With Iran’s June 2021 presidential elections approaching, a perennial public debate over whether women have the right to run for president has resurfaced.
In a statement on September 13, Abbas-Ali Kadkhodaei, spokesman of Iran’s Guardian Council—which is responsible for vetting candidates for elected office—said that there was no legal impediment to a woman president and that it is possible that this will happen in the future. Kadkhoadei was reiterating a position he expressed before the 2017 presidential elections. At that time, he also noted that the Guardian Council had not yet given a binding constitutional interpretation on the matter.
At issue is Article 115 of the Iranian Constitution, which states that one of the criteria for a presidential candidate is being rajol-e siasi, an Arabic term which can be interpreted as a “political man” or a “political personality.”
Iranian women have sought permission to run for president since the late 1990s. In 1997, Azam Taleghani, then a 53-year-old women’s rights advocate, made history by becoming the first woman to register as a candidate for president. “It is the fate of half of Iran’s population that is at stake,” she said at the time. The Guardian Council, arguing that Article 115 refers only to men, rejected Taleghani’s candidacy, as well as the candidacies of all the women who have tried to run since then.
Faezeh Hashemi, a women’s rights advocate and daughter of former president Akbar Hashemi Rafsanjani, has flirted with presidential runs in the past and opined on the issue, saying on September 28 that, while Kadkhodaei’s remarks were good news, the Guardian Council should officially rule that women meet the criteria of rajol-e siasi. Hashemi noted that her late father argued that the use of the term “rajol” by Iran’s Assembly of Experts, which drafted the constitution after the 1979 revolution, was intended to allow women to run for president. However, the social atmosphere became more conservative after the revolution and women’s rights were severely curtailed. Hashemi asserted that there is now support in both conservative and reformist political camps in favor of letting a woman run.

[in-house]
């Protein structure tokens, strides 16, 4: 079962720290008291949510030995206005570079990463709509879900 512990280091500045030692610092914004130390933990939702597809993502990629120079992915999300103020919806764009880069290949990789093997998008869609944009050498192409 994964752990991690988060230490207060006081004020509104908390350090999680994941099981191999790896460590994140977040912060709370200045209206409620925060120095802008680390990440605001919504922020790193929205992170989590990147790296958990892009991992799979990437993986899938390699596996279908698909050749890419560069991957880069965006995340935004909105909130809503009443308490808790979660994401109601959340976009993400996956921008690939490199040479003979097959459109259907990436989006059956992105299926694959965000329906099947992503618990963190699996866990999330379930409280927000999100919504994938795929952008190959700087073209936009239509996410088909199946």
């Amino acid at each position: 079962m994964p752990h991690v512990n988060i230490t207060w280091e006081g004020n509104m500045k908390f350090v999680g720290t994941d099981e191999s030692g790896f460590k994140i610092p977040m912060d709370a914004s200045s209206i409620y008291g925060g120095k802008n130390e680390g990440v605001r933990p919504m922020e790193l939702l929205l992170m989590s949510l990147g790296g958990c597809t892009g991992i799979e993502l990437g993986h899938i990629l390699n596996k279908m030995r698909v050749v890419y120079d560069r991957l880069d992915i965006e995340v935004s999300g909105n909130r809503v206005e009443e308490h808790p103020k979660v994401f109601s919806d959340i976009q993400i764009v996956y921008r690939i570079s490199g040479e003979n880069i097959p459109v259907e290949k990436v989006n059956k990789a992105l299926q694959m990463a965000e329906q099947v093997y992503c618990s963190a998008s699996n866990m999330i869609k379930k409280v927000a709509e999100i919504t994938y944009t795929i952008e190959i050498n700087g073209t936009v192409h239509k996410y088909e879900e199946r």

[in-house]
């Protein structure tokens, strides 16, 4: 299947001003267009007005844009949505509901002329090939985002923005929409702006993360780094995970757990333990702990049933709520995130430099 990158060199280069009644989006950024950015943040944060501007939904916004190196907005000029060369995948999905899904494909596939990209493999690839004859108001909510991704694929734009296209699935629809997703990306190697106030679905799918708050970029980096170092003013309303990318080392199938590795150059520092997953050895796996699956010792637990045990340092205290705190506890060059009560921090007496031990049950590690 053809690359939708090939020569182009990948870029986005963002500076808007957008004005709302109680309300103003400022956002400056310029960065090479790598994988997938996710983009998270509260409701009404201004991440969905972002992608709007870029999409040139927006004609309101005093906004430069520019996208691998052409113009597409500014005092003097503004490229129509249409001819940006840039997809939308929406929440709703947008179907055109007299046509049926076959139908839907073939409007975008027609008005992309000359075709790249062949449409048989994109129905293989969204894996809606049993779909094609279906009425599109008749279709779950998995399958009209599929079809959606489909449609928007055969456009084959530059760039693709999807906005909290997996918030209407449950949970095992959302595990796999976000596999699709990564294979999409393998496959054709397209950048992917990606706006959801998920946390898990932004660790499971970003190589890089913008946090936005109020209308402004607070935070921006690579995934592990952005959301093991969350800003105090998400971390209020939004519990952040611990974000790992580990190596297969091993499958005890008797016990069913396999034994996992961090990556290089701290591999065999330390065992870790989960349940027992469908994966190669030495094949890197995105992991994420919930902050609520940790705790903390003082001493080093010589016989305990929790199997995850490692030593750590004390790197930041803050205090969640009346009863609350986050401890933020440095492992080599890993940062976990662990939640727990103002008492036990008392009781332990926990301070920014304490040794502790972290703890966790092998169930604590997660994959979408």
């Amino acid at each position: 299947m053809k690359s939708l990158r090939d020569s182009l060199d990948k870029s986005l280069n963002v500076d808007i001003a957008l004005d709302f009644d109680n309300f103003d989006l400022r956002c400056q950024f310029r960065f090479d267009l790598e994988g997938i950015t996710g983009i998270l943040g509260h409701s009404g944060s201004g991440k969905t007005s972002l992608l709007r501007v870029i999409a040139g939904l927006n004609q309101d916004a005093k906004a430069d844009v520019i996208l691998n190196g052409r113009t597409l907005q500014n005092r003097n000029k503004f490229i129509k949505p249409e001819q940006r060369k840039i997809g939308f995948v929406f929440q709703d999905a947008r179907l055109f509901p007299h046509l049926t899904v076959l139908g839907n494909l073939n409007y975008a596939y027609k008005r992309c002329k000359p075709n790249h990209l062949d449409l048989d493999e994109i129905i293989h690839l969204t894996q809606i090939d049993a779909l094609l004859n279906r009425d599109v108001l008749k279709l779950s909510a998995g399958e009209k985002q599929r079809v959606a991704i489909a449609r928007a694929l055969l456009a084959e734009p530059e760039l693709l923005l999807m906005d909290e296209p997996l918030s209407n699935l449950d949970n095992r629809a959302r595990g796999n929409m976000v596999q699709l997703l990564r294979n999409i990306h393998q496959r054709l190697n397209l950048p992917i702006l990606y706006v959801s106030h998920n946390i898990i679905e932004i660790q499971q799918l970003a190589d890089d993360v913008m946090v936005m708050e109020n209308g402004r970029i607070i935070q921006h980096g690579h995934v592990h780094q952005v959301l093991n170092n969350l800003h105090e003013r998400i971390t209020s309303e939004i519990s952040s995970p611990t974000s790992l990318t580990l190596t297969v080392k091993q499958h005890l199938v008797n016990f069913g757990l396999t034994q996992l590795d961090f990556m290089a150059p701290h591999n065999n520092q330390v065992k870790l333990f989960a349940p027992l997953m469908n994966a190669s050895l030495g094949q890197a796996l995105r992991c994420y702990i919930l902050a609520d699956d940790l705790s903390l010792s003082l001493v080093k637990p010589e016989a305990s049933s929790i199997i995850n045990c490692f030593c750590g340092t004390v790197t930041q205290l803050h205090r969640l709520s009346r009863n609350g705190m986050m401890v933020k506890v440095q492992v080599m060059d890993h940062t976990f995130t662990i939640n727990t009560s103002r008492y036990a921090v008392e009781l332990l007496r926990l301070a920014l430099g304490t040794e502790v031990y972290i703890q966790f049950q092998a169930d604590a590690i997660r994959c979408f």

Parvaneh Salahshouri, a sociologist and former reformist member of parliament (2016 – 2020) who criticized the undemocratic aspects of the Islamic Republic during her four-year term, adopted a more skeptical approach to Kadkhodaei’s remarks by noting that there is a big difference between words and deeds. Salahshouri mentioned several women who have the required political and administrative experience, including: Masoumeh Ebtekar, President Hassan Rouhani’s deputy for women’s affairs and the highest-ranking woman in the government; Shahindokht Molavardi, former vice president for women and family affairs in Rouhani’s first cabinet; and Marziyeh Vahid-Dasdjerdi, a medical doctor and former conservative member of parliament, who served as President Mahmoud Ahmadinejad’s health minister.
Prior to the 2017 presidential election, Hossein Anvari, a member of the central council of the conservative Islamic Coalition Party, expressed the view that a woman is not allowed to hold power in an Islamic society. He asserted that the Iranian constitution recognizes the president as the head of the executive branch and as the supreme political authority, second only to the Supreme Leader, and that women, therefore, should not be allowed to serve in that role.
However, this time, some conservative activists have been more supportive of the idea of women candidates, albeit with reservations. Elham Aminzadeh, a former conservative lawmaker and former vice president for legal affairs in the Rouhani administration, said in early October that there is now greater social acceptance for a woman as president in an interview. She noted that when she served as vice president, she never encountered any problems during visits to the provinces and even in consultations with clerics.